Posts Tagged ‘Improv’
On this week’s episode, Magnet performer, director, and instructor Hannah Chase joins us to talk about improv, self-criticism, and why everyone should see a therapist. Host Louis Kornfeld asks Hannah about her upcoming Directors Series, “The Cast,” and forthcoming elective class, “Play!” Both projects remind host and guest alike that sometimes the easiest way to participate in something you enjoy is to create it yourself. Find out how playing piano in her younger years has influenced Hannah’s approach to improv and the role that self-criticism plays in both. Louis offers that we replace the concept of failure in improv with that of uncertainty and also urges us to find in our neighbors what we find fascinating in ourselves. Plus, both Hannah and Louis attempt to appease demands made by Peter McNerney and Ed Herbstman, to great success. Check it out!
Or simply enjoy Episode #42 below via SoundCloud.
It’s the Magnet Theater Podcast’s ONE YEAR ANNIVERSARY (!!!) and to celebrate, we’ve got Magnet alumnus George Basil on the show. George stopped by while he was in town for the theater’s 10th Anniversary and talked to host Louis Kornfeld about getting into improv, Michael Keaton, and the art of living. These two friends who met in the Magnet’s first Level 2 improv class fill this episode with artistic philosophies, discussing nonlinear skill progression, rallying against the monetization of art, and how that which inhibits us also enables us to be great. Plus, find out the artisan job George took when first moving to NYC and where that scar came from. This is a feel-good episode if there every was one and we can’t imagine a better way to celebrate our one year anniversary than with an old friend. Check it out!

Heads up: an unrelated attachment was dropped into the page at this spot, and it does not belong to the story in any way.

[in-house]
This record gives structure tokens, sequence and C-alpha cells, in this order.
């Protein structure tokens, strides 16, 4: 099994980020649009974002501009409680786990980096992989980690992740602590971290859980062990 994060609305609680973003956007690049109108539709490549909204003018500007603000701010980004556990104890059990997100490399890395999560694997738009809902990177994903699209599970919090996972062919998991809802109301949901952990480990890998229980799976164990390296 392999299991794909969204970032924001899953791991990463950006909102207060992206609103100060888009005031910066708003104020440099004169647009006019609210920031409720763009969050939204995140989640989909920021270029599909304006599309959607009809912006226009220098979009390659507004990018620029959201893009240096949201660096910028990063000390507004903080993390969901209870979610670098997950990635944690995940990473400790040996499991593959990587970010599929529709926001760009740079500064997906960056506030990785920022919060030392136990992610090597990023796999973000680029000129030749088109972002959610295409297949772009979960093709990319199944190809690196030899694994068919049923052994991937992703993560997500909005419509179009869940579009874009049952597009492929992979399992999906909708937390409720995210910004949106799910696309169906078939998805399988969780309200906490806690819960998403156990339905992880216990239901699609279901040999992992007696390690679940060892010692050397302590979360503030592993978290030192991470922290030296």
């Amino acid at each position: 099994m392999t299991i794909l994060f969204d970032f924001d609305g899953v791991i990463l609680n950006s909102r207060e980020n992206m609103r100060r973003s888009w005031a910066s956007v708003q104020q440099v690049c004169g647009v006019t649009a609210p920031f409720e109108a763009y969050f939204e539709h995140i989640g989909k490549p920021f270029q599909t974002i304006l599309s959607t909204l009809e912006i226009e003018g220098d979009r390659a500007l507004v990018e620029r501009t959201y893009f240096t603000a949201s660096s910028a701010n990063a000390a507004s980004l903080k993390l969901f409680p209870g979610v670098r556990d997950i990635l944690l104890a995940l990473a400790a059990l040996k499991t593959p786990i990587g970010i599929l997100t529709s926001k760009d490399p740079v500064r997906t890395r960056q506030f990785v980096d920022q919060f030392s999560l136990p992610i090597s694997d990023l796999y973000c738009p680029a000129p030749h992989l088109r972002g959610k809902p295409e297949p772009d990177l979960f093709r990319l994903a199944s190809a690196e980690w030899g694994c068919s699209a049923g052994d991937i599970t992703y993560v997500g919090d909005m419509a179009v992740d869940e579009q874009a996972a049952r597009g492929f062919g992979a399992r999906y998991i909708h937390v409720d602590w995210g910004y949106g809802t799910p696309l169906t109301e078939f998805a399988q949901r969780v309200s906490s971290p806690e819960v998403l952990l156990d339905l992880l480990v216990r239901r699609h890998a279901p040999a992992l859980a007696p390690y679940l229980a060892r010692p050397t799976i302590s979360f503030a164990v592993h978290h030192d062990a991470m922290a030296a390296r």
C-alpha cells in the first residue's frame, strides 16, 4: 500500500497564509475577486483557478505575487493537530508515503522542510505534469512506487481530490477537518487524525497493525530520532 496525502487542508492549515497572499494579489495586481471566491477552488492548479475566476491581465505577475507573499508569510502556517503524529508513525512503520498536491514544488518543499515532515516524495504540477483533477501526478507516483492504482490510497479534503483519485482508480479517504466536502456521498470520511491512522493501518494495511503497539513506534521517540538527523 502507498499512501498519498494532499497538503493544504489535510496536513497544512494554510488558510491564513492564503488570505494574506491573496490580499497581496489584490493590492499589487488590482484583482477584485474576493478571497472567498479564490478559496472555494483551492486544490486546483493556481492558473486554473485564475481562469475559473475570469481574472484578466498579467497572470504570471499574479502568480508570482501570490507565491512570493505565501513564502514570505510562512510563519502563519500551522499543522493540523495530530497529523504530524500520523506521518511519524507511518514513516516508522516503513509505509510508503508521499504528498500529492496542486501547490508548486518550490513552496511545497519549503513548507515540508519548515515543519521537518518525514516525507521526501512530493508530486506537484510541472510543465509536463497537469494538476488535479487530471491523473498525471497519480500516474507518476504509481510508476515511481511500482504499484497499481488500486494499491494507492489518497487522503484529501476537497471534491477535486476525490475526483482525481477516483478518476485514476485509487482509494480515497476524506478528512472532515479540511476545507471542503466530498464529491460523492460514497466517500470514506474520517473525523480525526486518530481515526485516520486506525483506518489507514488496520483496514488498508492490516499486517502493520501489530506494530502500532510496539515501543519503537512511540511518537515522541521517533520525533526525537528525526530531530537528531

Or simply enjoy Episode #41 below via SoundCloud.
We’re so very excited to announce the new Conservatory Circuit spring 2015 season, debuting Friday, April 24th at 10:30pm at the Magnet Theater Training Center. Congratulations to everyone!
Coach: Lauren Olson
Kate de Longpre’
Coach: Justin Anderson
Coach: Evan Forde Barden
The new Magnet Training Center at 22 W. 32nd Street marks a huge development in the history of the Magnet and the New York comedy community. For the first time since most anyone at Magnet can remember, we’ve got all of our classes running under the same roof, bringing our community of students, teachers, and performers together on a nightly basis. It also means that more classes are being offered in improv, musical improv, sketch comedy, and storytelling than ever before and that’s great news for all of New York, whether you’re a comedian, actor, singer, storyteller, or audience member.